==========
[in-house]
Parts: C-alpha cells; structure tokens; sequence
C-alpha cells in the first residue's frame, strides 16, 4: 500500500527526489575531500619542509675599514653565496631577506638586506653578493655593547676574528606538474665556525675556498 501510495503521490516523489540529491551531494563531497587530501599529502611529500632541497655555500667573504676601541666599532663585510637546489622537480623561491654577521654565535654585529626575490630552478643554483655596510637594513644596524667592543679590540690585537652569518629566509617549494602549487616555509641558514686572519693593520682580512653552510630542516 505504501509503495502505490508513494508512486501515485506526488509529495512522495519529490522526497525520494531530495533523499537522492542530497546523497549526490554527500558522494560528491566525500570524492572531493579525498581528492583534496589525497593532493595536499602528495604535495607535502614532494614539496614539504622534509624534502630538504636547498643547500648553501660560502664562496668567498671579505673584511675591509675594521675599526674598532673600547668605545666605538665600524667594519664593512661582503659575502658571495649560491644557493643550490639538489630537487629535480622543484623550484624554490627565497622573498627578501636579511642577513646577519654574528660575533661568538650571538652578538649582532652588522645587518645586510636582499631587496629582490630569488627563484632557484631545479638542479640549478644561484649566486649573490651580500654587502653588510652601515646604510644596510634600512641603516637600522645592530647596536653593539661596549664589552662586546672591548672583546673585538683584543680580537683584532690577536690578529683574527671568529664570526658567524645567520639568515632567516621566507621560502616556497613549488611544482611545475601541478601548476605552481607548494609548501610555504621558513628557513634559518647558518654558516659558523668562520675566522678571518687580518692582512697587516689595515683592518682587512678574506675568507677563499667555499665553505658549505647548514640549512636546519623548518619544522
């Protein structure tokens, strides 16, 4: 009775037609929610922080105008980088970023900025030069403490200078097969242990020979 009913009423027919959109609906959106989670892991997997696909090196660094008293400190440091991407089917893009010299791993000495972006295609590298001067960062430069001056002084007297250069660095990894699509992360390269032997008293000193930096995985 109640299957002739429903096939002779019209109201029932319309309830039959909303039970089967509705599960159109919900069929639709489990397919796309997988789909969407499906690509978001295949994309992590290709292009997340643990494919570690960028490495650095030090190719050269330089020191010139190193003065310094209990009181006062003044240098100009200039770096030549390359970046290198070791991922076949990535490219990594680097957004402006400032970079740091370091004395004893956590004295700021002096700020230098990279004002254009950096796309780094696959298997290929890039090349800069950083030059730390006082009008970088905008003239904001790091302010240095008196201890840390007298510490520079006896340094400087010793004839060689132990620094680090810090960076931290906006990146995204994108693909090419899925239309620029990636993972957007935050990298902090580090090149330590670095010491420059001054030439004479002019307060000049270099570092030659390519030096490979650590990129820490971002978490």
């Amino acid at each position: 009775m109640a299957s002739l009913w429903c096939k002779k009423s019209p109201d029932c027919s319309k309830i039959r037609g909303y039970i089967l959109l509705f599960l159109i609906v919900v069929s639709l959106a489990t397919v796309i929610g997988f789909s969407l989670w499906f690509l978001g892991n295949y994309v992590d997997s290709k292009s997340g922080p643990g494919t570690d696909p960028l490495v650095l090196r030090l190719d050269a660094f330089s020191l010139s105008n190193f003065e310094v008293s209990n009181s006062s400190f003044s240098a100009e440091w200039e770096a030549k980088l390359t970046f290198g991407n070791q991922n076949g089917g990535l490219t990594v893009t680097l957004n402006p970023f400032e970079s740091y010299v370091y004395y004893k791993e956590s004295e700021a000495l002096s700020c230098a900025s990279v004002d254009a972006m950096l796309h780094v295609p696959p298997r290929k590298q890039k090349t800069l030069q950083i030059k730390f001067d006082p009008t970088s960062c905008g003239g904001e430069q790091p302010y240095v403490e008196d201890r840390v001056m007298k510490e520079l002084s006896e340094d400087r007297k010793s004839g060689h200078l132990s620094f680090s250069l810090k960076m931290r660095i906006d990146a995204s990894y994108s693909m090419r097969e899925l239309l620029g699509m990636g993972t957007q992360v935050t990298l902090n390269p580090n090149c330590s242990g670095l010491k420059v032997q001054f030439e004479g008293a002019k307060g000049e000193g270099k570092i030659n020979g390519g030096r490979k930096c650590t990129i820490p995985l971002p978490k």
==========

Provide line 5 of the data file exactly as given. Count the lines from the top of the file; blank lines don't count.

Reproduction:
């Amino acid at each position: 009775m109640a299957s002739l009913w429903c096939k002779k009423s019209p109201d029932c027919s319309k309830i039959r037609g909303y039970i089967l959109l509705f599960l159109i609906v919900v069929s639709l959106a489990t397919v796309i929610g997988f789909s969407l989670w499906f690509l978001g892991n295949y994309v992590d997997s290709k292009s997340g922080p643990g494919t570690d696909p960028l490495v650095l090196r030090l190719d050269a660094f330089s020191l010139s105008n190193f003065e310094v008293s209990n009181s006062s400190f003044s240098a100009e440091w200039e770096a030549k980088l390359t970046f290198g991407n070791q991922n076949g089917g990535l490219t990594v893009t680097l957004n402006p970023f400032e970079s740091y010299v370091y004395y004893k791993e956590s004295e700021a000495l002096s700020c230098a900025s990279v004002d254009a972006m950096l796309h780094v295609p696959p298997r290929k590298q890039k090349t800069l030069q950083i030059k730390f001067d006082p009008t970088s960062c905008g003239g904001e430069q790091p302010y240095v403490e008196d201890r840390v001056m007298k510490e520079l002084s006896e340094d400087r007297k010793s004839g060689h200078l132990s620094f680090s250069l810090k960076m931290r660095i906006d990146a995204s990894y994108s693909m090419r097969e899925l239309l620029g699509m990636g993972t957007q992360v935050t990298l902090n390269p580090n090149c330590s242990g670095l010491k420059v032997q001054f030439e004479g008293a002019k307060g000049e000193g270099k570092i030659n020979g390519g030096r490979k930096c650590t990129i820490p995985l971002p978490k």